Elizabeth Lower-Basch, a senior policy analyst for CLASP, says she is concerned that those getting public benefits are being demonized even though they may be unemployed through no fault of their own. She also says drug testing doesn't save money as often touted. CLASP, a Washington, D.C.-based advocacy group, has estimated the cost of catching a drug abuser may run between $20,000 and $77,000 per person.
Jan 20 | The Huffington Post
In South Carolina, the Plot to "Welfarize" Unemployment Insurance
On drug testing unemployment insurance recipients, "It's clearly part of this overall trend to welfarize unemployment," said Elizabeth Lower-Basch, a senior analyst with CLASP. "It's part of this continuing attempt to blame unemployment recipients for being unemployed, as if it's because of their personal failings instead of an unemployment rate above 8 percent. If they can pin the blame on the individual there's no societal responsibility to help out."
Jan 08 | Atlanta Journal-Constitution
Education Focus Shifts to Construction
A soon-to-be announced program in Georgia will likely combine a pro-construction marketing campaign with attempts to connect young people with the state's many technical colleges. The idea has some support in Georgia industry, as well as among some experts. "Education and training are not single events. You help people move in steps along pathways," said Evelyn Ganzglass, director of Workforce Development at CLASP.
Dec 29 | The Seattle TImes
State Child Care Cuts Force Hard Choices on Parents
Some parents give up jobs and turn to the welfare system if they can't find affordable child care, but that isn't an option for those who have already used up their entitlements, said Danielle Ewen, a past director of Child Care and Early Education for CLASP. "For those families, there is absolutely no safety net and we don't know what is happening to their kids, but it is absolutely scary to think," Ewen said. "It becomes a very desperate, horrible cycle for poor families who are doing everything they can possibly do to become self-sufficient."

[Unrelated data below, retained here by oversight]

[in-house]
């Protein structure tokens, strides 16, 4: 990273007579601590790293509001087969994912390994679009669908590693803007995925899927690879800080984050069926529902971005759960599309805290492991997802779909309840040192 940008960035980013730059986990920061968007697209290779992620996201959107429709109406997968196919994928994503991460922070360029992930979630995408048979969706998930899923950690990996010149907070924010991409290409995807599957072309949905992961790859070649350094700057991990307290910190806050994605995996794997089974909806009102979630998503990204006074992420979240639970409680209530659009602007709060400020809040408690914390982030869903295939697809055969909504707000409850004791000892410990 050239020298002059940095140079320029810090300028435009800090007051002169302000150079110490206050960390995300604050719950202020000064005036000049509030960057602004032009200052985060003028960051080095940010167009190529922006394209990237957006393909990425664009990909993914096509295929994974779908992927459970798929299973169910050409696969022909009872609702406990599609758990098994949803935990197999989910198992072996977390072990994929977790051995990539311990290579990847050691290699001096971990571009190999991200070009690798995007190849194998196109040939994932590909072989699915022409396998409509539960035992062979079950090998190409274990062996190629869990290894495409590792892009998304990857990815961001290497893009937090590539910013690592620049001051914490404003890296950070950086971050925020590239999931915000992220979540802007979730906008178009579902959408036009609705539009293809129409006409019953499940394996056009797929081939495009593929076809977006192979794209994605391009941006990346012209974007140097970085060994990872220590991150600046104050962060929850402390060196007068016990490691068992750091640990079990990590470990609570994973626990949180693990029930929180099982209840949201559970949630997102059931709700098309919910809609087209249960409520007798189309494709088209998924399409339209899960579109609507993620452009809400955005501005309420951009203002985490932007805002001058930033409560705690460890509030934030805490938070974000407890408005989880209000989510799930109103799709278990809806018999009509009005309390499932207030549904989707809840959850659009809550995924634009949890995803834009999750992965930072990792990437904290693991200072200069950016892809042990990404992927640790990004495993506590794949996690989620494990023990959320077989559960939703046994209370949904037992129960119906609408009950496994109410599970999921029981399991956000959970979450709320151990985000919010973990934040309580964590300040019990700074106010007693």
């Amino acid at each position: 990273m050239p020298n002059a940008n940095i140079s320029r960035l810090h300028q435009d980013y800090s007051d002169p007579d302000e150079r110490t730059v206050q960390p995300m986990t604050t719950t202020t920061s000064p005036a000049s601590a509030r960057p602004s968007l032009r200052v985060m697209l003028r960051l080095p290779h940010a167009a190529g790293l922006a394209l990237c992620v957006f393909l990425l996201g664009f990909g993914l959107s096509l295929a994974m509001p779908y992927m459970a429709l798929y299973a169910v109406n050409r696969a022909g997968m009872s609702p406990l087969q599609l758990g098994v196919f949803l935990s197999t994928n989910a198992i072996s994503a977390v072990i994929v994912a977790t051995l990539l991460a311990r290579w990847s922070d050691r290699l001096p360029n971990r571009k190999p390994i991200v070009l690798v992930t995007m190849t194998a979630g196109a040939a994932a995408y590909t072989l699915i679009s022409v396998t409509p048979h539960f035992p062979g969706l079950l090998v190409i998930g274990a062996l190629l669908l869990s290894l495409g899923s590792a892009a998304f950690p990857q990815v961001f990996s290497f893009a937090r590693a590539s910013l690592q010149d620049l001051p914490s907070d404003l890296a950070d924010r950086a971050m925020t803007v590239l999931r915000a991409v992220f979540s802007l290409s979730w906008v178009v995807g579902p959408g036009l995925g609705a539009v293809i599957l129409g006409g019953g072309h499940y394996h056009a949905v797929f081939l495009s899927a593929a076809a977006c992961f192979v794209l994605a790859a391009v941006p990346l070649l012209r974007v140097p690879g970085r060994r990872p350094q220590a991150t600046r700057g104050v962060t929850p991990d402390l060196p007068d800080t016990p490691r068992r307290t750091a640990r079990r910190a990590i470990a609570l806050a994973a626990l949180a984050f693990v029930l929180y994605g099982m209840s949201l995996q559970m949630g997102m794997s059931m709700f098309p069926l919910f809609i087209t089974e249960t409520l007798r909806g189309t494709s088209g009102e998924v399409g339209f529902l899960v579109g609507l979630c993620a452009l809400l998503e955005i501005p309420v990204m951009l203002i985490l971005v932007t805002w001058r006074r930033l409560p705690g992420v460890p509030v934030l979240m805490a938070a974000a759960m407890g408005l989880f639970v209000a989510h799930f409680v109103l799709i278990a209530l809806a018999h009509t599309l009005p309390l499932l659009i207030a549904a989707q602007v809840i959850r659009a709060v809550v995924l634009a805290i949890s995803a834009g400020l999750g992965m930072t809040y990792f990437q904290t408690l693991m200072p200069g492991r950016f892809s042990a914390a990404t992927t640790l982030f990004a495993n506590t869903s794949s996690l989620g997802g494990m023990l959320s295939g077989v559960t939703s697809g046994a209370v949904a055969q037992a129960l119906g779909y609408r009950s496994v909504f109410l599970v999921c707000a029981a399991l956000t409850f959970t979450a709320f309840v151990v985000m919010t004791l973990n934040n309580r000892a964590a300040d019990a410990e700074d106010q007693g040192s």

Dec 28 | Daily Tribune
Layoffs Could Be Eased by Work Share
The program, known as work sharing, allows businesses to keep employees during down periods in the economy by reducing their hours and wages. Twenty-three states have similar programs. President Barack Obama supported it as part of his jobs package, said Neil Ridley, a senior policy analyst with CLASP in Washington, D.C.
Dec 16 | MSNBC.com
Good Graph Friday: That Child Care Bill
Hannah Matthews, the director of child care and early education for CLASP, said it's not clear why child care costs have increased so substantially for very low-income families. One hypothesis is that child care costs are going up while incomes are dropping or staying steady.